In a 7 to 1 vote, the Supreme Court ruled on May 23 that prosecutor’s in
Georgia violated the Constitution by striking all prospective black jurors
for a death penalty case against a black defendant. Justice Clarence Thomas
was the only dissenting vote.
Case No. 14-8349,
Foster v. Chatman, made its way to the Supreme Court after notes from the trial against
Timothy T. Foster, a black teenager facing the death penalty for killing
an elderly white woman, Queen Madge White, came to light.
In notes from the 1987 trial of Foster, an 18-year-old at the time, prosecutors
highlighted the names of black prospective jurors in green, marked them
with a “B”, and circled the word “black” whenever
a potential juror’s race was noted on a questionnaire.
The jurors marked down were ranked in case “it comes down to having
to pick one of the black jurors,” according to a draft affidavit
written by the prosecution’s investigator. All four potential black
jurors were struck by the prosecution.
The all-white jury convicted Foster, and imposed the death penalty after
lead prosecutor Stephen Lanier’s urgings, in order to “deter
other people out there in the projects.”
Justice Thomas, in dissent, said not enough deference was given to the
prosecutor’s credibility or the trial judge’s assessment of
the demeanor of the prospective jurors. He cited one juror, Eddie Hood,
who was noted in the prosecutor’s files as a member of the Church
of Christ, as having taken an uncertain stance on capital punishment.
Writing for the majority, Chief Justice John G. Roberts Jr. said the prosecution violated
Batson V. Kentucky, a 1986 Supreme Court decision ruling that race-based discrimination in
jury selection was unconstitutional, and a nondiscriminatory explanation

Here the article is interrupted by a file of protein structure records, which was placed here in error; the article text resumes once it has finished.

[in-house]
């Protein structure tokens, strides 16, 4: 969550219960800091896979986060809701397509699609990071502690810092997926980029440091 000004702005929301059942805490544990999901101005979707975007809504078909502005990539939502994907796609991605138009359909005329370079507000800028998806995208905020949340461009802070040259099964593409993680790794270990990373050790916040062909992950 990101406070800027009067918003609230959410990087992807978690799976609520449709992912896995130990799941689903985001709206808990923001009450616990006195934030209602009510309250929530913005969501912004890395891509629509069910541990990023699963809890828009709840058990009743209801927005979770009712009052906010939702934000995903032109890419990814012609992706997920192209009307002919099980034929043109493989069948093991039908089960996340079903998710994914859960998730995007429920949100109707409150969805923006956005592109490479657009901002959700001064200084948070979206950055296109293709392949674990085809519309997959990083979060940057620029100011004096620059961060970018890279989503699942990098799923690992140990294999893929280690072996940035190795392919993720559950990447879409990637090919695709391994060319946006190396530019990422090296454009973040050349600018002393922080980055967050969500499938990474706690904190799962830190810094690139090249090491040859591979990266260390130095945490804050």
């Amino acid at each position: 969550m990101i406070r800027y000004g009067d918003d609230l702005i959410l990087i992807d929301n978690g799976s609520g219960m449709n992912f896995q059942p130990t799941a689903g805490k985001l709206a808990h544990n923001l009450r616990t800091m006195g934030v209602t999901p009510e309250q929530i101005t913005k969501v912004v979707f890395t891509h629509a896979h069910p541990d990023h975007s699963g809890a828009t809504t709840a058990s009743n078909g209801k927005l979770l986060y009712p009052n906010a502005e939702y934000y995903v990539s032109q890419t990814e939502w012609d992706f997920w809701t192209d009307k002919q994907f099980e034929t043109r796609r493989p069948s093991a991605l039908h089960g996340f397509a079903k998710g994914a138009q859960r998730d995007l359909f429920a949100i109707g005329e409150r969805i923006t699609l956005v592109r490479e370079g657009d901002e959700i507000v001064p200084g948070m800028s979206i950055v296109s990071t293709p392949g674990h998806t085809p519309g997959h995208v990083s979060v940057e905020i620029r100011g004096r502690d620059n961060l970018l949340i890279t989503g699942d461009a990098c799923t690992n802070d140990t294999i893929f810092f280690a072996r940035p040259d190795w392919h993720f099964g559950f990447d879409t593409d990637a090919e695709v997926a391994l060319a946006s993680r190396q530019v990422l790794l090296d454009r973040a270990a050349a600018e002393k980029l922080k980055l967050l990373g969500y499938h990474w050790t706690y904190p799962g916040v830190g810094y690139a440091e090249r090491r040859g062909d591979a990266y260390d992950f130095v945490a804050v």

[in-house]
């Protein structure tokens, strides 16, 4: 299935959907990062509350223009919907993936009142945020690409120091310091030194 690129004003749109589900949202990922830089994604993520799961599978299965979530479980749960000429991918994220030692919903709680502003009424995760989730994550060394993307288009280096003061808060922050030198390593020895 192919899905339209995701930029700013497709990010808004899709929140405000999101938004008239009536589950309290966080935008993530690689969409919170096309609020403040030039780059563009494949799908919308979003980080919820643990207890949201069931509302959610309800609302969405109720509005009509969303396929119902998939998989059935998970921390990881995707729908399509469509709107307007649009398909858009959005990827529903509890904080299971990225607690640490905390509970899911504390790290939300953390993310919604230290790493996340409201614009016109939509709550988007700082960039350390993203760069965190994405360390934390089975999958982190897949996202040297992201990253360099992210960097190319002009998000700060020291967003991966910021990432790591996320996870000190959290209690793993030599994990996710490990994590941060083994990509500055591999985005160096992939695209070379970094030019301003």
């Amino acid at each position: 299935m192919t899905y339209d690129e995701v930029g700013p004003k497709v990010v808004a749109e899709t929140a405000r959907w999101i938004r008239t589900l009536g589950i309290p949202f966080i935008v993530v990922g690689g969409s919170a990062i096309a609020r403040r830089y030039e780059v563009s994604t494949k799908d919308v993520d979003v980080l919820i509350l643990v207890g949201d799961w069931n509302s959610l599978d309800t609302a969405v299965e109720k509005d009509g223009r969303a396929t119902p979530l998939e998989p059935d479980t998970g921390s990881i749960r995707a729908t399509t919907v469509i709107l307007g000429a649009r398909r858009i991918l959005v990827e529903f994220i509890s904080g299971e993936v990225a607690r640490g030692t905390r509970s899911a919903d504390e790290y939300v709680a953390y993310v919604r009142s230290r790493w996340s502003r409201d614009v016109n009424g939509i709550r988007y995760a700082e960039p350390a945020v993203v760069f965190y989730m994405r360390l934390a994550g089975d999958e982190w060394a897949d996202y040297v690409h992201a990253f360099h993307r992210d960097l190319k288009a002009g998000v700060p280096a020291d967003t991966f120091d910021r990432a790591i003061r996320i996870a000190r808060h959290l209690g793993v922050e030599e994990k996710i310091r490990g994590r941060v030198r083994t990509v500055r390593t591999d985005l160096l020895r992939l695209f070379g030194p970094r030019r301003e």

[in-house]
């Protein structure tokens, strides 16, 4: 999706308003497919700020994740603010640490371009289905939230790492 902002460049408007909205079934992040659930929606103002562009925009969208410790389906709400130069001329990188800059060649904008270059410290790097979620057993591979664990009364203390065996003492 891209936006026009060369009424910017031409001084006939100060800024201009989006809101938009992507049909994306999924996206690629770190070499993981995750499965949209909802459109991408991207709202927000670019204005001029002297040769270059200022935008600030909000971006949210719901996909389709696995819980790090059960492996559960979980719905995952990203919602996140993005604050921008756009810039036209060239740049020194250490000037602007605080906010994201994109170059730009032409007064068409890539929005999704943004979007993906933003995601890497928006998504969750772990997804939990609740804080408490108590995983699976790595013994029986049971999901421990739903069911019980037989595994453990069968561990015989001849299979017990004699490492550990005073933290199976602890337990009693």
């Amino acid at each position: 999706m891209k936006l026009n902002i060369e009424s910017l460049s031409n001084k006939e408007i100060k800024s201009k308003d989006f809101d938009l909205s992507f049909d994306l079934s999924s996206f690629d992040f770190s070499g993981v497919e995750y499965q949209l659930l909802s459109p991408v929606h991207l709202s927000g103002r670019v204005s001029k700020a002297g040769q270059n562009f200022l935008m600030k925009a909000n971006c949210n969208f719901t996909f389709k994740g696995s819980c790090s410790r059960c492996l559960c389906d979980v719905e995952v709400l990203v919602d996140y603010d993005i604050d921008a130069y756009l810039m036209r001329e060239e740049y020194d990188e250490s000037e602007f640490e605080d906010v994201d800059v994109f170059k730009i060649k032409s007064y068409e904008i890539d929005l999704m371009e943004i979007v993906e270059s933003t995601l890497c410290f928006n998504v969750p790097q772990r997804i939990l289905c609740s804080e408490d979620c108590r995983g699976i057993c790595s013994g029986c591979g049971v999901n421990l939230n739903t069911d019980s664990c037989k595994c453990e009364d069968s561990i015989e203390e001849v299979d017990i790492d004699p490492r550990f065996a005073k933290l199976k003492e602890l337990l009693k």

was required from lawyers who were accused of race-based discrimination.
At the time, Lanier said that “All I have to do is have a race-neutral
reason, and all of these reasons that I have given the court are racially
Chief Justice Roberts focused on two of the prospective jurors, Hood and
Marilyn Garrett. Included in the eight reasons for striking Hood as a
prospective juror, Lanier claimed that Hood’s son, the same age
as the defendant, had been convicted of a crime that was “basically
the same thing that this defendant is charged with.”
Chief Justice Roberts called this “nonsense,” and wrote that,
“Hood’s son had received a 12-month suspended sentence for
stealing hubcaps from a car in a mall parking lot five years earlier.
Foster was charged with capital murder of a 79-year-old widow after a
brutal sexual assault.”
In the 11 reasons Lanier had for striking Garrett as a prospective juror,
he included that she was too young at 34, but the Supreme Court noted
that two white jurors under 36 served on the jury, including one who was
only 21 years old. Lanier also claimed Garrett was unfit to serve because
she was divorced, when the prosecution failed to strike three prospective
white jurors who were also divorced.
Stephen B. Bright, a lawyer for Foster, now 48-years-old, said that his
client was “entitled to a new trial at which jurors are not excluded
based on race,” but Justice Samuel A. Alito Jr. suggested in a concurrence
that Georgia’s state court may still have a way to rule against Foster.